Kristen Wiig delivers another spaced-out star turn in “Girl Most Likely,” a picaresque romance of self-discovery that delivers a near-constant flow of small delights until veering too far into screwball preposterousness.
Wiig plays Imogene, who’s introduced in a prologue as a precocious young actress who, when she’s uttering the line “There’s no place like home” in “The Wizard of Oz,” turns to the director to say, “This just isn’t working for me.” Flash forward 20 years and the grown-up Imogene is an aspiring playwright whose early ambition has been thwarted by the comfort and distraction offered by her wealthy boyfriend. In its bravura opening sequence — filmed entirely from Imogene’s point of view — we hear only Wiig’s voice as her character leaves a series of voicemails for her errant beau as she makes her way into a snooty Manhattan fundraiser. By the time the camera finally reveals Wiig’s face in a powder room mirror, her carefully made-up expression of self-deception and defeat speaks volumes.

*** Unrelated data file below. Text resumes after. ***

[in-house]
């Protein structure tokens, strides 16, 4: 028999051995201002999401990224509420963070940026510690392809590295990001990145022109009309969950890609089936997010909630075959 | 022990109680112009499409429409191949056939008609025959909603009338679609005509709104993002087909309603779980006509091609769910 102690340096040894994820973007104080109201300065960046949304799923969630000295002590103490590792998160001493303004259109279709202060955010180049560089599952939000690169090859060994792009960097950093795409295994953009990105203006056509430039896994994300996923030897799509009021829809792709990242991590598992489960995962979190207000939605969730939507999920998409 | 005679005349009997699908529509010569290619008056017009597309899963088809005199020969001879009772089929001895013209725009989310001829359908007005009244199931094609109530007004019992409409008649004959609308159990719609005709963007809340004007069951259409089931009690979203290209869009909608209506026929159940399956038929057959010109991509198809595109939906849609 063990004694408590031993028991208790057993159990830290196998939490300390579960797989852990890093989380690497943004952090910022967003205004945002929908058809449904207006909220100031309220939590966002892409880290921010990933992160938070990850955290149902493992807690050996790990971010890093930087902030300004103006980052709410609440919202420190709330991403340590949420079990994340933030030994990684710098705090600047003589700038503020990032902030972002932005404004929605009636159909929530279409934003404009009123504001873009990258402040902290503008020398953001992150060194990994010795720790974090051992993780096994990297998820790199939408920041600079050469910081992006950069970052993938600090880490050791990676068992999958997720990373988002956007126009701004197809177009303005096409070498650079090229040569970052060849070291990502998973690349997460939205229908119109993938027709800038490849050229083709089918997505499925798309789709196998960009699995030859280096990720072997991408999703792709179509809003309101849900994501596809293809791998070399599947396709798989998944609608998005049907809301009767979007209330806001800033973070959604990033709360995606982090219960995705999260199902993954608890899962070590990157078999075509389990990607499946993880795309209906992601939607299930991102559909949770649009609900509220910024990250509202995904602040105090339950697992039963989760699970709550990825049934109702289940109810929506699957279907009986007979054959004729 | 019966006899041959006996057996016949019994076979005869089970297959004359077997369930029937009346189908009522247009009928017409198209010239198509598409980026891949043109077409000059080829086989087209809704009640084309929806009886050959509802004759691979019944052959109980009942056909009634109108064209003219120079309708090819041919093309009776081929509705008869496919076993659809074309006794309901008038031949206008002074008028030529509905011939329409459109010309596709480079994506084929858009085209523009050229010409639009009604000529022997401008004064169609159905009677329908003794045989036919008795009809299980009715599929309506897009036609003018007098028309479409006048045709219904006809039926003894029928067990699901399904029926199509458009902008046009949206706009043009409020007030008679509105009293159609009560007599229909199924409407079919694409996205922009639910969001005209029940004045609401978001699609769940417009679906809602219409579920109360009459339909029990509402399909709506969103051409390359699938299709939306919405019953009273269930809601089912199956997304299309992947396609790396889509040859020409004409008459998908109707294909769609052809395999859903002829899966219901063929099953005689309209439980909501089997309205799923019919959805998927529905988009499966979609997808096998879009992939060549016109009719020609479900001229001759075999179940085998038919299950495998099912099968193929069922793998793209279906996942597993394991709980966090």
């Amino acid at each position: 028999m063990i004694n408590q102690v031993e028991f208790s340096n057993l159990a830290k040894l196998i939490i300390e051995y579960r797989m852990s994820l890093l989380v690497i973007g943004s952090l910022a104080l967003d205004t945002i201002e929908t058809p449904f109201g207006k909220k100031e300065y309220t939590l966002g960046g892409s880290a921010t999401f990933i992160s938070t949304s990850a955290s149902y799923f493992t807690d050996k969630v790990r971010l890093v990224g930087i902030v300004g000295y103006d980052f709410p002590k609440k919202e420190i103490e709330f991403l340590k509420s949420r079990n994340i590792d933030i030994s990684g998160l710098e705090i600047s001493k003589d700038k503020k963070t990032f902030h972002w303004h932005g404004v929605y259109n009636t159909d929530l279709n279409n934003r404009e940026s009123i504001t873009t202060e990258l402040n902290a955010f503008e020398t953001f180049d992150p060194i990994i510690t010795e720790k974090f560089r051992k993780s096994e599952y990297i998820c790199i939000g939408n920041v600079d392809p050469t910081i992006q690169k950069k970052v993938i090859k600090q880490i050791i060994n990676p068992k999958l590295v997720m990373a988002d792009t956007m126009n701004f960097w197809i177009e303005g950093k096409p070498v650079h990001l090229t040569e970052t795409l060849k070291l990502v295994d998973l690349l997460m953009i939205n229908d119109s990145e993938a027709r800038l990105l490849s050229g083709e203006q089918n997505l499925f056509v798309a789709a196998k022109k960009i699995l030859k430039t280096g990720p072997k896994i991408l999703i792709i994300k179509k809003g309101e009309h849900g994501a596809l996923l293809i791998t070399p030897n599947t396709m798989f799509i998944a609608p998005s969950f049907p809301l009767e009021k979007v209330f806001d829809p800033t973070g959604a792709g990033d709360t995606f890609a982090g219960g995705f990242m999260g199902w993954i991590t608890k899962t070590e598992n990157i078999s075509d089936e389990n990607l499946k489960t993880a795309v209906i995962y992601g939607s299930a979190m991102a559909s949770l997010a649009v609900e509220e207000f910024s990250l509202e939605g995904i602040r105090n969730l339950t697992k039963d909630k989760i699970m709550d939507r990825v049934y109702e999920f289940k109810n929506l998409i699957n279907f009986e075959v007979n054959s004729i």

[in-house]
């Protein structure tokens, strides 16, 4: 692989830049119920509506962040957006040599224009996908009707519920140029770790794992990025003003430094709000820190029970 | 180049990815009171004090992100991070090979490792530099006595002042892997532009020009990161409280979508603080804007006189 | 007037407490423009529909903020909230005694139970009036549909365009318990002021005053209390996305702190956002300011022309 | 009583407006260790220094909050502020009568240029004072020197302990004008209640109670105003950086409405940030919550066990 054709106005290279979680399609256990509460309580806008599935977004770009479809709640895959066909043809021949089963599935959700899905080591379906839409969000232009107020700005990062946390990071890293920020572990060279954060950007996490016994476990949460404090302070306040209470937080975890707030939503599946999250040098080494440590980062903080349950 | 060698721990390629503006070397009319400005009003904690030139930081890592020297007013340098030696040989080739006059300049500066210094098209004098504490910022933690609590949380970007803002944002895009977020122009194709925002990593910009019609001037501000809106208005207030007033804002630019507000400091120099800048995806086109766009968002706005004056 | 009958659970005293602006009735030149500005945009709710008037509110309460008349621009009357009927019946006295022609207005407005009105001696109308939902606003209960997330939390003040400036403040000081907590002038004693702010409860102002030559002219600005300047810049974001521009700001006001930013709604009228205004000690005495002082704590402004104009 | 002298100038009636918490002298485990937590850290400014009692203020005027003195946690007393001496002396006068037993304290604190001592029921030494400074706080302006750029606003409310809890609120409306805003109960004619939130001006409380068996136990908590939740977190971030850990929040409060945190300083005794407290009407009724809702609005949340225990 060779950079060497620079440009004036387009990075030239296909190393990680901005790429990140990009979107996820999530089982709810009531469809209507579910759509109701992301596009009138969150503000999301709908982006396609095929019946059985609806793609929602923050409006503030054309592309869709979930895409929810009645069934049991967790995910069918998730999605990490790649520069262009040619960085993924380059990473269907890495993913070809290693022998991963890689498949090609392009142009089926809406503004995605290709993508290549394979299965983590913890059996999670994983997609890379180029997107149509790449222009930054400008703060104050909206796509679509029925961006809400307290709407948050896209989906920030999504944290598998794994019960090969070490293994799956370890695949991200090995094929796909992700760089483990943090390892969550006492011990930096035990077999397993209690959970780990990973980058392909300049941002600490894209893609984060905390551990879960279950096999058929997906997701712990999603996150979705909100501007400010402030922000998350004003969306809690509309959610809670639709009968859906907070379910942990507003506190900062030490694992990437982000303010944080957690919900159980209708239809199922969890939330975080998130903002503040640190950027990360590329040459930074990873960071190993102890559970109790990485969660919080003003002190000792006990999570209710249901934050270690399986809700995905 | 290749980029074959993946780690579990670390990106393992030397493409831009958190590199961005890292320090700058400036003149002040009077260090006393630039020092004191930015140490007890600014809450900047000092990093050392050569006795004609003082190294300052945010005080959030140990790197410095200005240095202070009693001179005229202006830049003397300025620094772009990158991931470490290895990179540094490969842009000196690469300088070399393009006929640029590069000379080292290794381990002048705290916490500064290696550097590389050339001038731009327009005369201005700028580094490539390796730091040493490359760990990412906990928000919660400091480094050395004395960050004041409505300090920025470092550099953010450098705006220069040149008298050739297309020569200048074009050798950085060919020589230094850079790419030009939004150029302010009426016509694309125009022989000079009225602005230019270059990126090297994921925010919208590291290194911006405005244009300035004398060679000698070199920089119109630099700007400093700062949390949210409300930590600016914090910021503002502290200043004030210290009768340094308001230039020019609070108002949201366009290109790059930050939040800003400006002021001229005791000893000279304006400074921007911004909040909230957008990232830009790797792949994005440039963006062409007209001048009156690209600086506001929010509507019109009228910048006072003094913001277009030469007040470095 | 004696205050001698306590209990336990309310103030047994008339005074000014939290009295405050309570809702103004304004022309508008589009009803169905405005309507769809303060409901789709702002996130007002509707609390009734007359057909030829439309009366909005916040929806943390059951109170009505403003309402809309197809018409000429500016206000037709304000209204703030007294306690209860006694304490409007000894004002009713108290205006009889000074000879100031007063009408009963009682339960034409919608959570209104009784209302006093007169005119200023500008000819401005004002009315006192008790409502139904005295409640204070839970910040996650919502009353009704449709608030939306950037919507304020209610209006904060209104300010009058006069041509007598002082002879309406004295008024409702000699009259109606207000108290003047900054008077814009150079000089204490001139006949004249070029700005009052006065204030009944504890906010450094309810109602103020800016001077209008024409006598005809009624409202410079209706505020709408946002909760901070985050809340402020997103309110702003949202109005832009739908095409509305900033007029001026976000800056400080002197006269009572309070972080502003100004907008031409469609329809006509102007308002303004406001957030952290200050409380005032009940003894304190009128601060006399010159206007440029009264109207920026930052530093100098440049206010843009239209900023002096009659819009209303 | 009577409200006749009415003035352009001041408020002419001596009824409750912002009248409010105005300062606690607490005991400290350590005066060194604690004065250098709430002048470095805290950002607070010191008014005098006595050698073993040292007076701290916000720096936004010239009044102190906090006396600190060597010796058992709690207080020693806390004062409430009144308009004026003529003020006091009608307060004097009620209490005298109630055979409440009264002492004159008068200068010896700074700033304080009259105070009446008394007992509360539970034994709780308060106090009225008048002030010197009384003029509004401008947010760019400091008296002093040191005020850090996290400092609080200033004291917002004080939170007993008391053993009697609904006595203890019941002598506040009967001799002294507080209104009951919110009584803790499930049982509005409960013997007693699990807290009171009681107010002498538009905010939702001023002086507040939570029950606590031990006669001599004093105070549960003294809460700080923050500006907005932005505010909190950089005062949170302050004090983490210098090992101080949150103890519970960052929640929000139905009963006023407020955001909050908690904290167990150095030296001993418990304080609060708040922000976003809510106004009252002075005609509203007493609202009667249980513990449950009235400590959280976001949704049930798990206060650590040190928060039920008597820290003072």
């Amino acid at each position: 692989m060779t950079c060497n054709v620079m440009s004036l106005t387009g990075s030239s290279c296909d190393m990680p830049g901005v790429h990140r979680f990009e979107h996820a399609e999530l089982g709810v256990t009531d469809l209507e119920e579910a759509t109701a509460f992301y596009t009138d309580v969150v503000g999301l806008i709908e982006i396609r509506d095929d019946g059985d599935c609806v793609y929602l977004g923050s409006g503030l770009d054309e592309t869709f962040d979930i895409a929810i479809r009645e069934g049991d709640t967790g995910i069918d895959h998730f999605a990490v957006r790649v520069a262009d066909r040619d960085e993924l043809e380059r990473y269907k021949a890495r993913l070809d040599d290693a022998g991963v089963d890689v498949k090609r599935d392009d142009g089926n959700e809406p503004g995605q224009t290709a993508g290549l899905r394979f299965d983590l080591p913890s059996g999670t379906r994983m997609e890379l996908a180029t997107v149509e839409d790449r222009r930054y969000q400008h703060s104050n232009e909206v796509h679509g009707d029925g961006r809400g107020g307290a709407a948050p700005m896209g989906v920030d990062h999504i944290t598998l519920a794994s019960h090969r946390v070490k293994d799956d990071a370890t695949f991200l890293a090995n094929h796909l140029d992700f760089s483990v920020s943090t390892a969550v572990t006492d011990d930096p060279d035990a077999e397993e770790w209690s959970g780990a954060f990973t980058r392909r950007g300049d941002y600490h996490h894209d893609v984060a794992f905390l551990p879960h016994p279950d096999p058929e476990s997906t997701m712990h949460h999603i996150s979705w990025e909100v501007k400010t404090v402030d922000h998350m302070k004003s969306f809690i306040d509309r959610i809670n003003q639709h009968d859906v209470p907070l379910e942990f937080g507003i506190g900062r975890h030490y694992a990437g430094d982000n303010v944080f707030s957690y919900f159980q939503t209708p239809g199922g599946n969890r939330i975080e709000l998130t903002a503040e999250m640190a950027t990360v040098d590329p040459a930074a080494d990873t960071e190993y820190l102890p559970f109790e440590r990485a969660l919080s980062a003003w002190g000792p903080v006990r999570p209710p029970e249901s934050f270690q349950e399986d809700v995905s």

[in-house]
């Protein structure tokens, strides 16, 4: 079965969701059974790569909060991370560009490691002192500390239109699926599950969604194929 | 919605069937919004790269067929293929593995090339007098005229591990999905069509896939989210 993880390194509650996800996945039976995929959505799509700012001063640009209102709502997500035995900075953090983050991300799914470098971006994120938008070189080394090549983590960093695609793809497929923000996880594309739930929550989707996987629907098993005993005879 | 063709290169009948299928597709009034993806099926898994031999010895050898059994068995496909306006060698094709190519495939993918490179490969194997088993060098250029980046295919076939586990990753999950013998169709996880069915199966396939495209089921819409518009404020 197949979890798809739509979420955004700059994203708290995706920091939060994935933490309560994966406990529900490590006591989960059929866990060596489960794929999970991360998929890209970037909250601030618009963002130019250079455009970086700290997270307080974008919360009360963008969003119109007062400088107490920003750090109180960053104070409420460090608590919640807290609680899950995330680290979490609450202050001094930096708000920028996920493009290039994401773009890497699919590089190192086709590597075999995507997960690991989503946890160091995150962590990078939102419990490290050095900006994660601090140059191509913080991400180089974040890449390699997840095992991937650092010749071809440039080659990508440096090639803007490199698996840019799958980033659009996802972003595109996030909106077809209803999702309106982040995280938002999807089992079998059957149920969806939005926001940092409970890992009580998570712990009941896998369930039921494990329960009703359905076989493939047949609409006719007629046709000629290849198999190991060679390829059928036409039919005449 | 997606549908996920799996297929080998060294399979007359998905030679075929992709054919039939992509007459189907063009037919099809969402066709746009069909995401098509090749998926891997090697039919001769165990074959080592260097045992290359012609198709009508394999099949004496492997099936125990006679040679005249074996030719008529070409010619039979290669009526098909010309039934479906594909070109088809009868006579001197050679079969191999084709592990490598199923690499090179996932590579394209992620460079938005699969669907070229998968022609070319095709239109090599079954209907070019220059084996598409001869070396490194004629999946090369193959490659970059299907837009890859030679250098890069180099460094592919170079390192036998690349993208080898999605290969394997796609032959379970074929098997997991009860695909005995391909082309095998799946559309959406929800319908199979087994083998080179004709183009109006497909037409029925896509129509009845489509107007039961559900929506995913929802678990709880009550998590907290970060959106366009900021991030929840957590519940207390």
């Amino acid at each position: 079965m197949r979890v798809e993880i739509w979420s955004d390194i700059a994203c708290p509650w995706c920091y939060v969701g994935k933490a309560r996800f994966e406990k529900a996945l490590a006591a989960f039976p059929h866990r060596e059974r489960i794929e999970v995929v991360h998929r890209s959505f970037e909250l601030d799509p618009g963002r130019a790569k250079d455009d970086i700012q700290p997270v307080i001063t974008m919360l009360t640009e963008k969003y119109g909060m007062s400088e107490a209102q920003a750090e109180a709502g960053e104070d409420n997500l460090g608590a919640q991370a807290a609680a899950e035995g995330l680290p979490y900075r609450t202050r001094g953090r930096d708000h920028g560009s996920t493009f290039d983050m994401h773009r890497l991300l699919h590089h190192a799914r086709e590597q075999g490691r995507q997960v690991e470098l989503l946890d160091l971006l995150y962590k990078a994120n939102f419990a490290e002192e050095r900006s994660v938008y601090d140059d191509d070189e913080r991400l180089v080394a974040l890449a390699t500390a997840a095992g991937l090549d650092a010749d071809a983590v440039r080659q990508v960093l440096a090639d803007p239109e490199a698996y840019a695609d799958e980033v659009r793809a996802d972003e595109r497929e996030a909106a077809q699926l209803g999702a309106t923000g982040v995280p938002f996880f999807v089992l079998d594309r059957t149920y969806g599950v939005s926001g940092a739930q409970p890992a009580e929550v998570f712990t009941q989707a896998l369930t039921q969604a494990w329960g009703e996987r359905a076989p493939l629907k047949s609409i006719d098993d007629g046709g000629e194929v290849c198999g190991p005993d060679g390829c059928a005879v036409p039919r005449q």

Eventually, events transpire to send Imogene back home to Ocean City, N.J., a place she has been running from all her adult life and where she’s now forced to live with her mother, Zelda (Annette Bening), a compulsive gambler; her troubled but sweet brother, Ralph (Christopher Fitzgerald); and her mom’s boyfriend, George (Matt Dillon), who insists he’s in the CIA and has a coffee mug to prove it.
Written by Michelle Morgan and directed by Shari Springer Berman and Robert Pulcini, “Girl Most Likely” is larded with myriad tiny, observant details, from a hilarious moment when Imogene checks her iPhone at a particularly inopportune time to the bedraggled beauty queen with whom she at one point shares a jail cell. As a cautionary fable of class mobility and the stinging tribal rites of WASP aristocracy, “Girl Most Likely” occasionally invites comparisons to the work of Whit Stillman, who shows up for a cameo. (One of its under-used supporting actresses is Mickey Sumner, who earlier this season co-starred in “Frances Ha,” another hapless-female tale this movie recalls.)
Things don’t go wonky until the third act, when an invention of Imogene’s brother comes into play in an unexpected way. Until that scene, the gizmo — a human-size mollusk shell that anyone can use to protect themselves from a cruel world — is the repository for unexpected poignancy, but then the filmmakers turn it into an antic deus ex machina. Still, as a platform for Wiig’s considerable expressive talents, “Girl Most Likely” shows the actress off in all her gawky, painfully self-aware glory. As Imogene herself comes to realize, sometimes being satisfied with a little is enough.
PG-13. At area theaters. Contains sexual content and profanity. 103 minutes.